Pricey ad war begins over Kavanaugh
Conservatives, liberals target high-court votes
WASHINGTON – A half-dozen moderate senators are about to get slammed with at least $6 million in television and digital ads aimed at swaying their decision on whether to back Brett Kavanaugh, President Donald Trump’s nominee to the Supreme Court.
Conservative and liberal advocacy groups have mapped out multimilliondollar campaigns targeting the halfdozen or so lawmakers seen as swing votes – drawing up details even before Trump announced Monday that he was nominating Kavanaugh, 53, a federal appeals court judge.
If the Senate confirms Kavanaugh to replace retiring Justice Anthony Kennedy, his addition to the court could shift it further to the right for decades. Kennedy was a key swing vote in cases upholding abortion, affirmative action and gay rights. Liberal and conservative activists alike believe Kavanaugh is more reliably conservative on those and other issues.
“There’s a couple things that make this not only the most important Supreme Court fight in a generation but also a winnable one,” said Josh Orton, a legal consultant for NARAL Pro-Choice America, an abortion-rights group that has already launched ads targeting Sen. Susan Collins, a moderate Republican from Maine, and plans to expand its blitz this week.
“This seat is the balance between upholding many of the most cherished, long-held ingrained rights and freedoms or having them gutted by a much more extreme movement,” Orton said. “Democrats and progressives are more activated and hungrier to get involved than I think they’ve been in a very long time.”
Republicans have a razor-thin 51-49 majority in the Senate, which means Majority Leader Mitch McConnell has little room for defections if all the Democrats vote against Kavanaugh. Conservative groups, however, are focusing on moderate Democrats in hopes of getting a handful to support Kavanaugh, which would solidify his chances.
Among the Democratic senators who are being targeted are Doug Jones of Alabama, Heidi Heitkamp of North Dakota, Joe Donnelly of Indiana and Joe Manchin of West Virginia.
“It’s going to be very hard for Democrats in red states to justify blocking such an outstanding nominee,” said Carrie Severino, chief counsel and policy director of the Judicial Crisis Network, which has announced a $2.4 million ad campaign aimed at pressuring Heitkamp, Donnelly, Manchin and Jones to support Kavanaugh.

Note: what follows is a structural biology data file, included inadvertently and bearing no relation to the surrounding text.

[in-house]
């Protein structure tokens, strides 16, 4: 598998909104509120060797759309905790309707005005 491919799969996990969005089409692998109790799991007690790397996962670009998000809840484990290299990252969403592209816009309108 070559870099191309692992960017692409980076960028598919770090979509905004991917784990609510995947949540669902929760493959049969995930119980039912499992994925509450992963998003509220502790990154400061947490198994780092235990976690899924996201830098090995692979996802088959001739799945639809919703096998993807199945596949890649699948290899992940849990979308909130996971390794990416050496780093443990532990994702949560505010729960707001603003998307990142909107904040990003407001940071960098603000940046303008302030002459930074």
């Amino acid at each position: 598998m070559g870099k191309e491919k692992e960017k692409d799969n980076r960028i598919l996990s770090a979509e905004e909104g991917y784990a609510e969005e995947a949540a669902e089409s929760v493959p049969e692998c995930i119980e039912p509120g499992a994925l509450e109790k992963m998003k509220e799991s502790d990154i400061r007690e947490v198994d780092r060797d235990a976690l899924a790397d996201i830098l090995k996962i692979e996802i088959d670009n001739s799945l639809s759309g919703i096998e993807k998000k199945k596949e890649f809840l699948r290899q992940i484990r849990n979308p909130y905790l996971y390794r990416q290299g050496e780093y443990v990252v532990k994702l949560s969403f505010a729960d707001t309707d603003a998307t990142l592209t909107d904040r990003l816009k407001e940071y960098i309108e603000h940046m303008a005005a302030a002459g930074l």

The network spent about $7 million on its campaign supporting the confirmation of Trump’s first Supreme Court pick, Neil Gorsuch, and Severino said the group will increase its spending on Kavanaugh as needed.
“We will do what it takes,” she said. The Judicial Crisis Network is part of a broader coalition of conservative groups working in concert on the campaign. Other players include the National Rifle Association; the Susan B. Anthony List, an anti-abortion group; and Americans for Prosperity, an activist group supported by the fundraising network led by industrialist Charles Koch.
While all modern-day Supreme Court confirmation battles are bitter, expensive affairs, this one promises to be a scorched-earth campaign that floods the airwaves for months to come. And all the money and messaging will be directed at a narrow band of senators who hold Kavanaugh’s fate in their hands.
“The Republicans have been trying to capture a ready, working majority on the Supreme Court since the day Richard Nixon was elected president in 1968,” said Stephen Wermeil, a law professor at American University.
And, Wermeil noted, “however you see Kavanaugh, he will tip the balance of the Supreme Court.”
Officials with a leading pro-Trump group, America First Policies, say they are preparing a campaign to support Trump’s choice and pressure red-state Democrats to back the nominee.
Erin Montgomery, America First Policies’ spokeswoman, said the group expects a fight lasting into late September.
The plan is still unfolding, but organizers say they will be watching the statements and actions of at least seven Senate Democrats, including Sens. Claire McCaskill of Missouri, Jon Tester of Montana, Bill Nelson of Florida and Jones. All represent states Trump won in 2016, and all but Jones are up for reelection in the Nov. 6 midterms.
Liberal groups will focus on two moderate Republicans: Collins and Sen. Lisa Murkowski of Alaska. Both senators support abortion rights, and both bucked their party when Senate GOP leaders tried to repeal the Affordable Care Act.
“Brett Kavanaugh was hand-picked for Trump by fringe groups because he would be a reliable vote on the Supreme Court to undermine Roe v. Wade and destroy access to health care for millions,” Nan Aron, head of the liberal Alliance for Justice Action Campaign, said.
“We know this is an uphill battle, but far too much is at stake for anything less than an all-out campaign,” Aron said.
Another group, Demand Justice, has pledged to spend $5 million on a campaign to defeat Kavanaugh. The group is airing ads pressing Collins and Murkowski to oppose Trump’s nominee.
“This seat is the balance between upholding many of the most cherished, long-held ingrained rights and freedoms or having them gutted by a much more extreme movement.” Josh Orton consultant, NARAL Pro-Choice America
Pro-life and pro-choice groups clash at the Supreme Court. CAMILLE FINE/USA TODAY